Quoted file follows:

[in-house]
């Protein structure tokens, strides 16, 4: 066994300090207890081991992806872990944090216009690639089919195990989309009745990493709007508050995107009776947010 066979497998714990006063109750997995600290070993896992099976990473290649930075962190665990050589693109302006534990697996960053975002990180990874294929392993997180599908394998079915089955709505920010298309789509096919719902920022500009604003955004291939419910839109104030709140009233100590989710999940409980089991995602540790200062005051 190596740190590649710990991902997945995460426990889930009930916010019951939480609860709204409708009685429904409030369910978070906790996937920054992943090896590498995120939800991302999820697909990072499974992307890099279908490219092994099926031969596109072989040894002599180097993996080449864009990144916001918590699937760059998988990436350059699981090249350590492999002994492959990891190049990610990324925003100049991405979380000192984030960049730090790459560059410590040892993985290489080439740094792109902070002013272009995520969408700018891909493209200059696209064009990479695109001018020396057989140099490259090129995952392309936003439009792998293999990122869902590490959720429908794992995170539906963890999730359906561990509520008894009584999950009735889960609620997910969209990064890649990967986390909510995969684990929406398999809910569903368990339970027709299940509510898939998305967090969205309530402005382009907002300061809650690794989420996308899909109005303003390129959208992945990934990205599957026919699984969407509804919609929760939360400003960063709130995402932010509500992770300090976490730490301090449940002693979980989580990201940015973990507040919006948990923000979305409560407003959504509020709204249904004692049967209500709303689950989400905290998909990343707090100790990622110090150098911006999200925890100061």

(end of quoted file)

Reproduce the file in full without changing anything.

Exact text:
[in-house]
């Protein structure tokens, strides 16, 4: 066994300090207890081991992806872990944090216009690639089919195990989309009745990493709007508050995107009776947010 066979497998714990006063109750997995600290070993896992099976990473290649930075962190665990050589693109302006534990697996960053975002990180990874294929392993997180599908394998079915089955709505920010298309789509096919719902920022500009604003955004291939419910839109104030709140009233100590989710999940409980089991995602540790200062005051 190596740190590649710990991902997945995460426990889930009930916010019951939480609860709204409708009685429904409030369910978070906790996937920054992943090896590498995120939800991302999820697909990072499974992307890099279908490219092994099926031969596109072989040894002599180097993996080449864009990144916001918590699937760059998988990436350059699981090249350590492999002994492959990891190049990610990324925003100049991405979380000192984030960049730090790459560059410590040892993985290489080439740094792109902070002013272009995520969408700018891909493209200059696209064009990479695109001018020396057989140099490259090129995952392309936003439009792998293999990122869902590490959720429908794992995170539906963890999730359906561990509520008894009584999950009735889960609620997910969209990064890649990967986390909510995969684990929406398999809910569903368990339970027709299940509510898939998305967090969205309530402005382009907002300061809650690794989420996308899909109005303003390129959208992945990934990205599957026919699984969407509804919609929760939360400003960063709130995402932010509500992770300090976490730490301090449940002693979980989580990201940015973990507040919006948990923000979305409560407003959504509020709204249904004692049967209500709303689950989400905290998909990343707090100790990622110090150098911006999200925890100061």